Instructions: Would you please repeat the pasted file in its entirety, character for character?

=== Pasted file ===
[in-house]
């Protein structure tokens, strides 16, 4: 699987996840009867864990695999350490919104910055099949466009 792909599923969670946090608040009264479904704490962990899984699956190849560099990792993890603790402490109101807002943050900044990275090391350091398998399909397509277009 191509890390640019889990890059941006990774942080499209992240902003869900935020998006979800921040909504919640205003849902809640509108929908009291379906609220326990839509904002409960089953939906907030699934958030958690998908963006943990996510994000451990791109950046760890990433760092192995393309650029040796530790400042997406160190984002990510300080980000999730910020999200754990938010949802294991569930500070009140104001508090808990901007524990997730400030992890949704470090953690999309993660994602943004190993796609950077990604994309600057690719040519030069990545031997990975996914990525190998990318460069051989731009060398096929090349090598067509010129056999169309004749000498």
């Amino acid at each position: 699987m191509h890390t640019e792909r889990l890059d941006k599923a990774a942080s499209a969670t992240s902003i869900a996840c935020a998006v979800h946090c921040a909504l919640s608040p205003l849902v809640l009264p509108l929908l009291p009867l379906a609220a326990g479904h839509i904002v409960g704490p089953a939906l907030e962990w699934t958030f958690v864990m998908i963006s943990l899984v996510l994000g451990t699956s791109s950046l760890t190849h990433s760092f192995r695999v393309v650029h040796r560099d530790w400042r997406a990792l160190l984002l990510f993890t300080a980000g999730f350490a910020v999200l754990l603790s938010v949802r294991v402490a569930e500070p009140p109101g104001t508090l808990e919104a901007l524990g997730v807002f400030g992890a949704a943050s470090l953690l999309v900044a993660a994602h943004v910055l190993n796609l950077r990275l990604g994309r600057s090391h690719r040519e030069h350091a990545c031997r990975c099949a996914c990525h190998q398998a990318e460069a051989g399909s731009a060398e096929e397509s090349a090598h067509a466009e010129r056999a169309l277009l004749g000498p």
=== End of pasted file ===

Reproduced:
[in-house]
């Protein structure tokens, strides 16, 4: 699987996840009867864990695999350490919104910055099949466009 792909599923969670946090608040009264479904704490962990899984699956190849560099990792993890603790402490109101807002943050900044990275090391350091398998399909397509277009 191509890390640019889990890059941006990774942080499209992240902003869900935020998006979800921040909504919640205003849902809640509108929908009291379906609220326990839509904002409960089953939906907030699934958030958690998908963006943990996510994000451990791109950046760890990433760092192995393309650029040796530790400042997406160190984002990510300080980000999730910020999200754990938010949802294991569930500070009140104001508090808990901007524990997730400030992890949704470090953690999309993660994602943004190993796609950077990604994309600057690719040519030069990545031997990975996914990525190998990318460069051989731009060398096929090349090598067509010129056999169309004749000498």
């Amino acid at each position: 699987m191509h890390t640019e792909r889990l890059d941006k599923a990774a942080s499209a969670t992240s902003i869900a996840c935020a998006v979800h946090c921040a909504l919640s608040p205003l849902v809640l009264p509108l929908l009291p009867l379906a609220a326990g479904h839509i904002v409960g704490p089953a939906l907030e962990w699934t958030f958690v864990m998908i963006s943990l899984v996510l994000g451990t699956s791109s950046l760890t190849h990433s760092f192995r695999v393309v650029h040796r560099d530790w400042r997406a990792l160190l984002l990510f993890t300080a980000g999730f350490a910020v999200l754990l603790s938010v949802r294991v402490a569930e500070p009140p109101g104001t508090l808990e919104a901007l524990g997730v807002f400030g992890a949704a943050s470090l953690l999309v900044a993660a994602h943004v910055l190993n796609l950077r990275l990604g994309r600057s090391h690719r040519e030069h350091a990545c031997r990975c099949a996914c990525h190998q398998a990318e460069a051989g399909s731009a060398e096929e397509s090349a090598h067509a466009e010129r056999a169309l277009l004749g000498p």